John O’Hagan, Professor of Economics
As the Budget and an election approach one hears concern being expressed about the demand for increases in expenditure in many areas.
The much bigger concern, however, is whether or not we are getting value for money from the huge existing public expenditure, a task that should be ongoing and a catalyst for major change within the public sector.
The Department of Public Expenditure and Reform has addressed this issue through a series of value for money studies across government departments, the latest of these being in relation to the Department of Arts, Heritage and the Gaeltacht. The Arts Council was chosen as its “case study”.
The findings of this study on how the Arts Council conducts its business and what it does for its annual investment are reassuringly positive. It is an organisation that operates effectively and is refreshingly open to new ideas and strategic change.
It was also found to be proactive over a difficult period in leveraging its limited core State funding against other public, private and philanthropic sources of funding, as well as taking hard decisions about its own structures to better meet the needs of the arts community. The review also identifies some opportunities for improvement.
Beyond this important analysis though is the bigger issue of defining and measuring the societal outcomes of the work of the Arts Council. This is an issue that dogs evaluation of value for money not just of the arts but of the whole wider public sector.
It is not the number of artists assisted, or the number of events sponsored that matter but the benefits (or value) to wider society, and hence taxpayers, that accrue from this expenditure. What are these societal benefits though and can they be measured in any meaningful way? There are three which will be considered here.
The arts, it is argued, describe in a unique way our sense of identity, community and belonging and thereby provide a vital “glue” for social cohesion, a clear societal benefit.
In his splendid recent book on Germany Neil MacGregor for example chooses to “define” Germany more through the works of cultural figures – such as Beethoven Dürer, Goethe, and members of the Bauhuas movement – and important historical cultural monuments and artefacts, than through political figures and events. Such a convincing tale needs to be articulated in relation to “defining” Ireland.
How would we “define” Dublin without for example Joyce, O’Casey and the Abbey? Would we think differently about Ireland if there were none of the major national monuments such as the Rock of Cashel or Trim Castle or artefacts such as the Book of Kells?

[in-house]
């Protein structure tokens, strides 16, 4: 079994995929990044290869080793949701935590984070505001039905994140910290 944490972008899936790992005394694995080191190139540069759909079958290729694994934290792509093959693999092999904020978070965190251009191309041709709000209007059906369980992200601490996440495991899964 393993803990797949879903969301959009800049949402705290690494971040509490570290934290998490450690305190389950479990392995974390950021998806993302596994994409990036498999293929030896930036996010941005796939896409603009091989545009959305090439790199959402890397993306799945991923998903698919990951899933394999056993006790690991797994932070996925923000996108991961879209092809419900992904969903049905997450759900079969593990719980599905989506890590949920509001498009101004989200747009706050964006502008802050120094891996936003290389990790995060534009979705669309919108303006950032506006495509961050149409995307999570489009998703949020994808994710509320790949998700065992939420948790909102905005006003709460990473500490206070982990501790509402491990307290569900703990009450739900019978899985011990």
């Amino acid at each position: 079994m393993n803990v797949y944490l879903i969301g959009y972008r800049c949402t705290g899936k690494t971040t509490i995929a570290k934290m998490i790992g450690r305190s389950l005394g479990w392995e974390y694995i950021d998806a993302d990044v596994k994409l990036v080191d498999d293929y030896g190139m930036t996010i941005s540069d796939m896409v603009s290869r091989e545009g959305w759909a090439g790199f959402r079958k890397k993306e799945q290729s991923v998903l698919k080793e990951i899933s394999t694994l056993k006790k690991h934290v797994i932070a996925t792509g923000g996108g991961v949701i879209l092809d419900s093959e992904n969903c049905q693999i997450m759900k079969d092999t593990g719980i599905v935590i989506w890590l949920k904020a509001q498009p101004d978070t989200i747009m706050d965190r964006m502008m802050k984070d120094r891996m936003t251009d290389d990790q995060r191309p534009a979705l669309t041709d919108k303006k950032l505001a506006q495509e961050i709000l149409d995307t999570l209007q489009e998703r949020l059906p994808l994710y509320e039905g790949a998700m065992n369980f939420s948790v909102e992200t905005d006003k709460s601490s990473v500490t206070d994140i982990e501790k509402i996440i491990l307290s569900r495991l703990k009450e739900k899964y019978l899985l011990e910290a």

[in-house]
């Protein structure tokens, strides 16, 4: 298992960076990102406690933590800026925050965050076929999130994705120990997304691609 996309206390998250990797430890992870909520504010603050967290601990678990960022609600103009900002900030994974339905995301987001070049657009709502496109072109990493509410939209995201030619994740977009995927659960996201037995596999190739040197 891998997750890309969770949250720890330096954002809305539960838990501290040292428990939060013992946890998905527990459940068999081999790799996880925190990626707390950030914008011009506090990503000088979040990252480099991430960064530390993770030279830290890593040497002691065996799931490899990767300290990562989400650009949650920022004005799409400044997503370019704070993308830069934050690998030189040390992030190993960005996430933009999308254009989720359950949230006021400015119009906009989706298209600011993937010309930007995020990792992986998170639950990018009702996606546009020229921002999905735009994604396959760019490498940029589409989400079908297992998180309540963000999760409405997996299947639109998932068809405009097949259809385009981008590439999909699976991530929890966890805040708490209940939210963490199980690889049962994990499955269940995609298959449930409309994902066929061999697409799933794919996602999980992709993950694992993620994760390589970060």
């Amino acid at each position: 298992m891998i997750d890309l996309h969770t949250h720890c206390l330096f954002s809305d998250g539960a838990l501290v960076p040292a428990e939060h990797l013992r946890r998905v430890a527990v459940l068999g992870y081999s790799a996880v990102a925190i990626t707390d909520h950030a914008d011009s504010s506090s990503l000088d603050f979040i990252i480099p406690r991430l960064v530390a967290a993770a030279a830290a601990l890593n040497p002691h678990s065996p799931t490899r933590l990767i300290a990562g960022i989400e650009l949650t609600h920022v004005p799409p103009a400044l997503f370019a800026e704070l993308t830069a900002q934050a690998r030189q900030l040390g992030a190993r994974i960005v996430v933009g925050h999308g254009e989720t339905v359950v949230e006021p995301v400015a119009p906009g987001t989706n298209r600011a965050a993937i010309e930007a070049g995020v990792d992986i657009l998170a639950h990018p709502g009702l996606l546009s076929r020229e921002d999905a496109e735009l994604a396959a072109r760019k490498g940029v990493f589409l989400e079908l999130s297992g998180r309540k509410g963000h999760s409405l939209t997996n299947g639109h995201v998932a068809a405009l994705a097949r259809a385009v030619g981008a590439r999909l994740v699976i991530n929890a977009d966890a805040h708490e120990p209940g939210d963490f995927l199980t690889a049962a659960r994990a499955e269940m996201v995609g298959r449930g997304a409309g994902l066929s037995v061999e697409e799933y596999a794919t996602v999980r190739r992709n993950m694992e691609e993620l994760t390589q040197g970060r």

Would Ireland be the same place without the traditional music of counties such as Clare, the many local cultural festivals, the visual art of people such as Jack Yeats, and the poetry of Seamus Heaney and WB Yeats? Would all of this have been generated/preserved without patronage, be it private as in the past or public as today?
These are the questions that need to be addressed if the identity/social cohesion function of the arts in Ireland is to be documented and established.
There are two other major grounds for State funding of the arts. One of these is that the subsidised arts sector, be it through tax breaks or direct state outlay, creates opportunities for innovation and creativity, free from the constraints of immediate commercial success.
The sector can for example provide a “test bed” for new ideas and talent in drama, music and the visual arts. In time huge benefits can accrue from this, for example for the TV, cinema, commercial theatre and design sectors, from which the wider public can benefit greatly.
The question then needs to be asked and addressed to what extent commercial successes such as Riverdance and popular TV drama such as Love/Hate or Father Ted depended on the prior existence of a subsidised State sector. Likewise in relation to successful commercial design, film and music in Ireland.
This aspect of arts funding is not perhaps sufficiently recognised by the arts sector, especially as often it will mean half or near empty theatres and concert halls and few visitors to art galleries displaying such work. That though is the nature of experimental work: only a small fraction of it leads to eventual commercial success.
The arts also create a societal benefit through its economic impact. The sector is a direct employer. Much more importantly, it creates indirect employment in hotels and restaurants by attracting visitors to an area. The arts can also enhance Ireland’s reputation internationally, something which can impact in the medium to long term on tourism flows and investment decisions.
While there is a strong case then around the societal benefits of the arts sector, the challenge is determining the value of these benefits. There is no standard methodology, no nice set of metrics that can be applied. Besides, in relation to some activities such as the Wexford Festival Opera all three may apply, but only the second say to the Douglas Hyde Gallery in Trinity.
On a personal level, you may value hugely some arts event such as a play in the Druid or a piano recital at the forthcoming New Ross festival. Other people may get a similar personal benefit from gardening or golf or watching a film. The key issue though is what is the societal benefit to justify taxpayers’ expenditure on the arts activity?
We need to move away from thinking that the societal value is self-evident, to actively demonstrating that value; no matter how patchy the evidence. And such evidence can be and has to be found, be it qualitative, quantitative or by way of a convincing narrative. It is the only way to secure the future growth of the State-supported arts sector.